LCBO has casuals in its contract crosshairs
It's clear that no classification of liquor board employees will escape the cutbacks, freezes and concessions that the LCBO has proposed in its so-called contract "offer." Whether you work at head office, in logistics or as a customer service rep, the LCBO wants to steal back the gains we achieved in our last round of bargaining.
But there is one group in particular that the LCBO has lined up squarely in its contract crosshairs: our casual, fixed-term, seasonal and PPTs. It's this group that has the most to lose if the employer were to ever succeed in its wage and benefit freeze and other takeaways.
By a wide margin the #1 priority LBED members identified in our 2012 demand-setting process was improvements to the Permanent Vacancy Review (PVR) system whereby casuals, seasonals and PPTs can convert to permanent, full-time status. Within this priority category were other important issues identified by our members including: improved benefits for casuals; improved language on shift schedules and call backs; shift premium increases and, longer shifts and fewer days per week.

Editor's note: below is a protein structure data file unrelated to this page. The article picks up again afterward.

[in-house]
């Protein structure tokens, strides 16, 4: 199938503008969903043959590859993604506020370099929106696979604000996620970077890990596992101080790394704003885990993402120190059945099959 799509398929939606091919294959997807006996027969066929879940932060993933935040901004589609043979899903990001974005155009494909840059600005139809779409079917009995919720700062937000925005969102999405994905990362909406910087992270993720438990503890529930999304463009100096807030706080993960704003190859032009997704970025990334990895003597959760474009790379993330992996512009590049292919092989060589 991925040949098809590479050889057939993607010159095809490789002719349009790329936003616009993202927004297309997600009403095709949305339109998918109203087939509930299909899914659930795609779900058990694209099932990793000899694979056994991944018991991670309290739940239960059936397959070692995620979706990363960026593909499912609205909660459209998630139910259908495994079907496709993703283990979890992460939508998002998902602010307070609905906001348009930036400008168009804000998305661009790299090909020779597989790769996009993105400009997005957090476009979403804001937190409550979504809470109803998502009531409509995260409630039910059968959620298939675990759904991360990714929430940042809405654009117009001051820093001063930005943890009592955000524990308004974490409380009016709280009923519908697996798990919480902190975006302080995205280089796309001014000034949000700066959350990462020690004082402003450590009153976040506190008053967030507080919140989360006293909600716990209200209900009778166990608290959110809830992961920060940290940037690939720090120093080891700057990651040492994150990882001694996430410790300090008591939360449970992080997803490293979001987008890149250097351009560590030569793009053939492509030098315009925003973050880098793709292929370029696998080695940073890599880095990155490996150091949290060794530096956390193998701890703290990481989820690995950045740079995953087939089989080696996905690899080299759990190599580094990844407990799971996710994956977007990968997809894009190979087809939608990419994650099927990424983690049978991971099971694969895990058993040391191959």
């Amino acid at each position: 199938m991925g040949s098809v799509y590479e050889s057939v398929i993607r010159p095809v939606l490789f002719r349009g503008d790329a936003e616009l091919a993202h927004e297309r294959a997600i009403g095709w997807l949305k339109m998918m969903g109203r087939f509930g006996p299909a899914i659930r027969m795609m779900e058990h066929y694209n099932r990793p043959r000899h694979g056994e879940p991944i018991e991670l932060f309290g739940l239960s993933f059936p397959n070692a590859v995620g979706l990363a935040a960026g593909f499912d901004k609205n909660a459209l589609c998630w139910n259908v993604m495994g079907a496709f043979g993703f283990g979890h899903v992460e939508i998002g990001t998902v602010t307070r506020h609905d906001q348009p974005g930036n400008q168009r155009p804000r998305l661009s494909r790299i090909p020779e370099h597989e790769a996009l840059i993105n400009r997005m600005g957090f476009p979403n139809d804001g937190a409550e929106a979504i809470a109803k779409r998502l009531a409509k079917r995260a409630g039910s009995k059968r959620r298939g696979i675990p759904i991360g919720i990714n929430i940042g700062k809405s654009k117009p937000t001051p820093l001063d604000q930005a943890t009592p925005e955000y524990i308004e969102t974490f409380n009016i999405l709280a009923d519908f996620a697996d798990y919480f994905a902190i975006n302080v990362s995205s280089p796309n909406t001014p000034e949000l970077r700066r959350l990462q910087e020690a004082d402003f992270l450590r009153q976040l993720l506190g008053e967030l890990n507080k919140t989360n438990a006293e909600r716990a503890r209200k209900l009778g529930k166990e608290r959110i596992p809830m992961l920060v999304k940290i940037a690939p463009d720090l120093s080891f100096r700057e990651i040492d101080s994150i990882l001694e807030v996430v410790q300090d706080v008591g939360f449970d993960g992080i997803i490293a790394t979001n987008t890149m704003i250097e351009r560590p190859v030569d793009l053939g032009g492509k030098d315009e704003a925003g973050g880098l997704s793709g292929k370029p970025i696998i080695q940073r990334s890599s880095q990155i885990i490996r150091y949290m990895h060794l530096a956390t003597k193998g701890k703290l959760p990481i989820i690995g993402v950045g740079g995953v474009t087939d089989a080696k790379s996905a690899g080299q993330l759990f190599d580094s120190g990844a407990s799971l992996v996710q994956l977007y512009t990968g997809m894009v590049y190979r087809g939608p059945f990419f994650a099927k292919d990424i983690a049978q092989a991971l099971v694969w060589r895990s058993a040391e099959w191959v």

The LCBO has no interest whatsoever in negotiating your #1 priorities.
This is what LCBO negotiators have offered instead: a four-year wage freeze to 2017, including a freeze on wage progression; a review of our benefits to identify "inefficiencies;" unfavourable changes to scheduling at logistics, and to replace our seniority system with one based solely on "merit," [read: favouritism].
"It is outrageous what the LCBO is proposing to take away from us and wants to impose on us," said bargaining team chair, Denise Davis. "The LCBO earned $1.6 billion in profit last fiscal year. Instead of sharing a very small amount of that with our members, it wants to cut our wages, benefits and make no improvements to the current PVR system."
Davis said it is for all those reasons and more that the bargaining team is requesting a resounding strike mandate when a vote is taken April 8-9. "Only through a very, very strong Yes vote can we send a message to the employer that we will never tolerate what they are 'offering' us."